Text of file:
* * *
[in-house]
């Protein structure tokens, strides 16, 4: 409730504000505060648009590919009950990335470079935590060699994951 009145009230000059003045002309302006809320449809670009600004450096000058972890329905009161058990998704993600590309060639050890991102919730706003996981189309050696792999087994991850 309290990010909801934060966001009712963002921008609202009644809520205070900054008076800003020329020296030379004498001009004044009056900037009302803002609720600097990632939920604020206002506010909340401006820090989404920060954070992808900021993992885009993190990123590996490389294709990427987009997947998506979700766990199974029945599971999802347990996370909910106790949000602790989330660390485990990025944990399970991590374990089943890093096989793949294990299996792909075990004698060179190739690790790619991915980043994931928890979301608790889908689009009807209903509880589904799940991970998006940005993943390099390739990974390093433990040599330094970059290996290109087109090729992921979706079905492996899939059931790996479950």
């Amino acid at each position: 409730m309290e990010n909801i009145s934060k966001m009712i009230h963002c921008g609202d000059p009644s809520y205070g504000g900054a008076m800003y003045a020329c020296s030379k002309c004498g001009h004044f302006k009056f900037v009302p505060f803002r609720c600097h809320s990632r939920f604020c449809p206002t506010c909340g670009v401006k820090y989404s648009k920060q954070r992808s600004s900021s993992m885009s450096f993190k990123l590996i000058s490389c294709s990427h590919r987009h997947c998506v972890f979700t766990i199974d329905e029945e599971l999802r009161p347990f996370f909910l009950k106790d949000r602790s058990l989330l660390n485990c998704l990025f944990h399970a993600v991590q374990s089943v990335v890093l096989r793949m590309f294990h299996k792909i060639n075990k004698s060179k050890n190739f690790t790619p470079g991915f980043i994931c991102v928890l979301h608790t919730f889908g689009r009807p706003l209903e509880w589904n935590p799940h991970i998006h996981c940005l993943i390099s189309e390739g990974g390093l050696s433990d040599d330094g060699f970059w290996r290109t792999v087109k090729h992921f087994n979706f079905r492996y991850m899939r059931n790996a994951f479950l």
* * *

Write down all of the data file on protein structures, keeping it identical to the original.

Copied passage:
[in-house]
């Protein structure tokens, strides 16, 4: 409730504000505060648009590919009950990335470079935590060699994951 009145009230000059003045002309302006809320449809670009600004450096000058972890329905009161058990998704993600590309060639050890991102919730706003996981189309050696792999087994991850 309290990010909801934060966001009712963002921008609202009644809520205070900054008076800003020329020296030379004498001009004044009056900037009302803002609720600097990632939920604020206002506010909340401006820090989404920060954070992808900021993992885009993190990123590996490389294709990427987009997947998506979700766990199974029945599971999802347990996370909910106790949000602790989330660390485990990025944990399970991590374990089943890093096989793949294990299996792909075990004698060179190739690790790619991915980043994931928890979301608790889908689009009807209903509880589904799940991970998006940005993943390099390739990974390093433990040599330094970059290996290109087109090729992921979706079905492996899939059931790996479950």
């Amino acid at each position: 409730m309290e990010n909801i009145s934060k966001m009712i009230h963002c921008g609202d000059p009644s809520y205070g504000g900054a008076m800003y003045a020329c020296s030379k002309c004498g001009h004044f302006k009056f900037v009302p505060f803002r609720c600097h809320s990632r939920f604020c449809p206002t506010c909340g670009v401006k820090y989404s648009k920060q954070r992808s600004s900021s993992m885009s450096f993190k990123l590996i000058s490389c294709s990427h590919r987009h997947c998506v972890f979700t766990i199974d329905e029945e599971l999802r009161p347990f996370f909910l009950k106790d949000r602790s058990l989330l660390n485990c998704l990025f944990h399970a993600v991590q374990s089943v990335v890093l096989r793949m590309f294990h299996k792909i060639n075990k004698s060179k050890n190739f690790t790619p470079g991915f980043i994931c991102v928890l979301h608790t919730f889908g689009r009807p706003l209903e509880w589904n935590p799940h991970i998006h996981c940005l993943i390099s189309e390739g990974g390093l050696s433990d040599d330094g060699f970059w290996r290109t792999v087109k090729h992921f087994n979706f079905r492996y991850m899939r059931n790996a994951f479950l």